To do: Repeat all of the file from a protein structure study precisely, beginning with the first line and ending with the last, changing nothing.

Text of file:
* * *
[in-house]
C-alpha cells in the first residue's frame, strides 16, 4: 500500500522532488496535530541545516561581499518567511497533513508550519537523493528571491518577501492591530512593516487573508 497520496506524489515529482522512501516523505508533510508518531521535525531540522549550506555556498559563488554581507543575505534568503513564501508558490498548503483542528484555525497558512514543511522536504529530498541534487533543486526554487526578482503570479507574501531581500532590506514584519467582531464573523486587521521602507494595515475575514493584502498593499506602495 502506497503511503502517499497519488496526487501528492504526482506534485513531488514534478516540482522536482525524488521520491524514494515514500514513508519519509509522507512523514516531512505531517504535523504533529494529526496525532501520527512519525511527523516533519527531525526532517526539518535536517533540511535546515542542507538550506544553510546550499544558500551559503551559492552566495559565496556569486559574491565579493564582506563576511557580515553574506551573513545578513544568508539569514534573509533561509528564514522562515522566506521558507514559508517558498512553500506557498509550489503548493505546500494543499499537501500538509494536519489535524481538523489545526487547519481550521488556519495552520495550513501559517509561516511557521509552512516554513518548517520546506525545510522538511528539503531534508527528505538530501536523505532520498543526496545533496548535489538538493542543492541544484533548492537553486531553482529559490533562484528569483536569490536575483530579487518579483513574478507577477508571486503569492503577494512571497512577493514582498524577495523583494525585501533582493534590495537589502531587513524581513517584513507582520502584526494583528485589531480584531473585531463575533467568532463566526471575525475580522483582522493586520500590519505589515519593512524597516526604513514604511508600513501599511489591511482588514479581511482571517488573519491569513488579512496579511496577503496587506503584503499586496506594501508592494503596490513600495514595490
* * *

[in-house]
C-alpha cells in the first residue's frame, strides 16, 4: 500500500522532488496535530541545516561581499518567511497533513508550519537523493528571491518577501492591530512593516487573508 497520496506524489515529482522512501516523505508533510508518531521535525531540522549550506555556498559563488554581507543575505534568503513564501508558490498548503483542528484555525497558512514543511522536504529530498541534487533543486526554487526578482503570479507574501531581500532590506514584519467582531464573523486587521521602507494595515475575514493584502498593499506602495 502506497503511503502517499497519488496526487501528492504526482506534485513531488514534478516540482522536482525524488521520491524514494515514500514513508519519509509522507512523514516531512505531517504535523504533529494529526496525532501520527512519525511527523516533519527531525526532517526539518535536517533540511535546515542542507538550506544553510546550499544558500551559503551559492552566495559565496556569486559574491565579493564582506563576511557580515553574506551573513545578513544568508539569514534573509533561509528564514522562515522566506521558507514559508517558498512553500506557498509550489503548493505546500494543499499537501500538509494536519489535524481538523489545526487547519481550521488556519495552520495550513501559517509561516511557521509552512516554513518548517520546506525545510522538511528539503531534508527528505538530501536523505532520498543526496545533496548535489538538493542543492541544484533548492537553486531553482529559490533562484528569483536569490536575483530579487518579483513574478507577477508571486503569492503577494512571497512577493514582498524577495523583494525585501533582493534590495537589502531587513524581513517584513507582520502584526494583528485589531480584531473585531463575533467568532463566526471575525475580522483582522493586520500590519505589515519593512524597516526604513514604511508600513501599511489591511482588514479581511482571517488573519491569513488579512496579511496577503496587506503584503499586496506594501508592494503596490513600495514595490